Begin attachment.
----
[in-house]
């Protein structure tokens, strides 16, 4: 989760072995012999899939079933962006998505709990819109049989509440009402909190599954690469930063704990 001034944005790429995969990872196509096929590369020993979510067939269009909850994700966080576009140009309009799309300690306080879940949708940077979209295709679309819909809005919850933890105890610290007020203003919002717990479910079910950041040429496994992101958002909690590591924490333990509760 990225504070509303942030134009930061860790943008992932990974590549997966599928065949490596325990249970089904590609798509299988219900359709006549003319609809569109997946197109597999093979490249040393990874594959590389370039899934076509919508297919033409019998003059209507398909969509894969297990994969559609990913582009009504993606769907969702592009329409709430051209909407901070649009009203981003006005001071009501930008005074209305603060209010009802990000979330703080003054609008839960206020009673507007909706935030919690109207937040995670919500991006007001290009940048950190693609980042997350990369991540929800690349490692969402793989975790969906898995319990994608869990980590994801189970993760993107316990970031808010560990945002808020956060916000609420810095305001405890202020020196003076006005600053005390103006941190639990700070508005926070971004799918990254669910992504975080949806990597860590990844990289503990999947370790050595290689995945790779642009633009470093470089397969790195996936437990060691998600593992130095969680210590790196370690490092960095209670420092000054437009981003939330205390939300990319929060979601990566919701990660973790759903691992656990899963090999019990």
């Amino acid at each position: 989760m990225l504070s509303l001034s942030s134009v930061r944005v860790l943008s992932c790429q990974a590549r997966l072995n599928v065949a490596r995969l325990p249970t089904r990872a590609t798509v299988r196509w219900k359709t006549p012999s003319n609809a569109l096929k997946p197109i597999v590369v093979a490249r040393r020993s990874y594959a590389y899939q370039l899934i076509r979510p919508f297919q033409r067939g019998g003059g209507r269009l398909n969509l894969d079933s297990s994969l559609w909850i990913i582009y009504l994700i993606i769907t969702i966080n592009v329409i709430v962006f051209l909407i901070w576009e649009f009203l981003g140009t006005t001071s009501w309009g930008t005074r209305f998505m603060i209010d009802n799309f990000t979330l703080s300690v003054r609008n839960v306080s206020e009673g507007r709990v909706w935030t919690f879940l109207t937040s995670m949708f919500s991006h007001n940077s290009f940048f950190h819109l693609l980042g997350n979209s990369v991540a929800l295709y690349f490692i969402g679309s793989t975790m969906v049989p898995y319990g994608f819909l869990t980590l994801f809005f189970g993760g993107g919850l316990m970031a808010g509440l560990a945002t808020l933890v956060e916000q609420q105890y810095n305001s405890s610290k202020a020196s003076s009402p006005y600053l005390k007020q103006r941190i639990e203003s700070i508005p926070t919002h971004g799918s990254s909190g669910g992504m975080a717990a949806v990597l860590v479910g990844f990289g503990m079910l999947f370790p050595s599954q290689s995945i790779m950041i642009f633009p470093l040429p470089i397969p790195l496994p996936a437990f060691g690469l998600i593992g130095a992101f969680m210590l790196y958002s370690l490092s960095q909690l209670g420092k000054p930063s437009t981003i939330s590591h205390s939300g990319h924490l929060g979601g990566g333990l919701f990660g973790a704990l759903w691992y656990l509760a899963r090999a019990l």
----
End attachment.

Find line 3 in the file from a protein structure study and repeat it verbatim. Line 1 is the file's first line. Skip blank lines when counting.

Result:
């Amino acid at each position: 989760m990225l504070s509303l001034s942030s134009v930061r944005v860790l943008s992932c790429q990974a590549r997966l072995n599928v065949a490596r995969l325990p249970t089904r990872a590609t798509v299988r196509w219900k359709t006549p012999s003319n609809a569109l096929k997946p197109i597999v590369v093979a490249r040393r020993s990874y594959a590389y899939q370039l899934i076509r979510p919508f297919q033409r067939g019998g003059g209507r269009l398909n969509l894969d079933s297990s994969l559609w909850i990913i582009y009504l994700i993606i769907t969702i966080n592009v329409i709430v962006f051209l909407i901070w576009e649009f009203l981003g140009t006005t001071s009501w309009g930008t005074r209305f998505m603060i209010d009802n799309f990000t979330l703080s300690v003054r609008n839960v306080s206020e009673g507007r709990v909706w935030t919690f879940l109207t937040s995670m949708f919500s991006h007001n940077s290009f940048f950190h819109l693609l980042g997350n979209s990369v991540a929800l295709y690349f490692i969402g679309s793989t975790m969906v049989p898995y319990g994608f819909l869990t980590l994801f809005f189970g993760g993107g919850l316990m970031a808010g509440l560990a945002t808020l933890v956060e916000q609420q105890y810095n305001s405890s610290k202020a020196s003076s009402p006005y600053l005390k007020q103006r941190i639990e203003s700070i508005p926070t919002h971004g799918s990254s909190g669910g992504m975080a717990a949806v990597l860590v479910g990844f990289g503990m079910l999947f370790p050595s599954q290689s995945i790779m950041i642009f633009p470093l040429p470089i397969p790195l496994p996936a437990f060691g690469l998600i593992g130095a992101f969680m210590l790196y958002s370690l490092s960095q909690l209670g420092k000054p930063s437009t981003i939330s590591h205390s939300g990319h924490l929060g979601g990566g333990l919701f990660g973790a704990l759903w691992y656990l509760a899963r090999a019990l």